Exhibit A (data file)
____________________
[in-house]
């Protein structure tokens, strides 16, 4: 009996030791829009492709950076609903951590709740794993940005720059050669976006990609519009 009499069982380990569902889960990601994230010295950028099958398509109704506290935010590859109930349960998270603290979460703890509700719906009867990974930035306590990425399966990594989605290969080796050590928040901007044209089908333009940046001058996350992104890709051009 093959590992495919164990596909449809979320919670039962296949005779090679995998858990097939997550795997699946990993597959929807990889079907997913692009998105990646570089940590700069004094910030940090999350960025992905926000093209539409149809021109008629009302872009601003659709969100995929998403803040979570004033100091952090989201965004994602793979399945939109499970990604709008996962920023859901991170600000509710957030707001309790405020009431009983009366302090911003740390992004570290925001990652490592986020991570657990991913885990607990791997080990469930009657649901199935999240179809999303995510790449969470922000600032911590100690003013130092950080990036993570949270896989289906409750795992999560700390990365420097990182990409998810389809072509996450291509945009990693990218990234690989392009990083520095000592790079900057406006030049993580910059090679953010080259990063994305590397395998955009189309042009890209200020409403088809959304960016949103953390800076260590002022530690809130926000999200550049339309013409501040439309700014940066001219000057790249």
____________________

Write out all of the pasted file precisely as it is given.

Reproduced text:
[in-house]
């Protein structure tokens, strides 16, 4: 009996030791829009492709950076609903951590709740794993940005720059050669976006990609519009 009499069982380990569902889960990601994230010295950028099958398509109704506290935010590859109930349960998270603290979460703890509700719906009867990974930035306590990425399966990594989605290969080796050590928040901007044209089908333009940046001058996350992104890709051009 093959590992495919164990596909449809979320919670039962296949005779090679995998858990097939997550795997699946990993597959929807990889079907997913692009998105990646570089940590700069004094910030940090999350960025992905926000093209539409149809021109008629009302872009601003659709969100995929998403803040979570004033100091952090989201965004994602793979399945939109499970990604709008996962920023859901991170600000509710957030707001309790405020009431009983009366302090911003740390992004570290925001990652490592986020991570657990991913885990607990791997080990469930009657649901199935999240179809999303995510790449969470922000600032911590100690003013130092950080990036993570949270896989289906409750795992999560700390990365420097990182990409998810389809072509996450291509945009990693990218990234690989392009990083520095000592790079900057406006030049993580910059090679953010080259990063994305590397395998955009189309042009890209200020409403088809959304960016949103953390800076260590002022530690809130926000999200550049339309013409501040439309700014940066001219000057790249």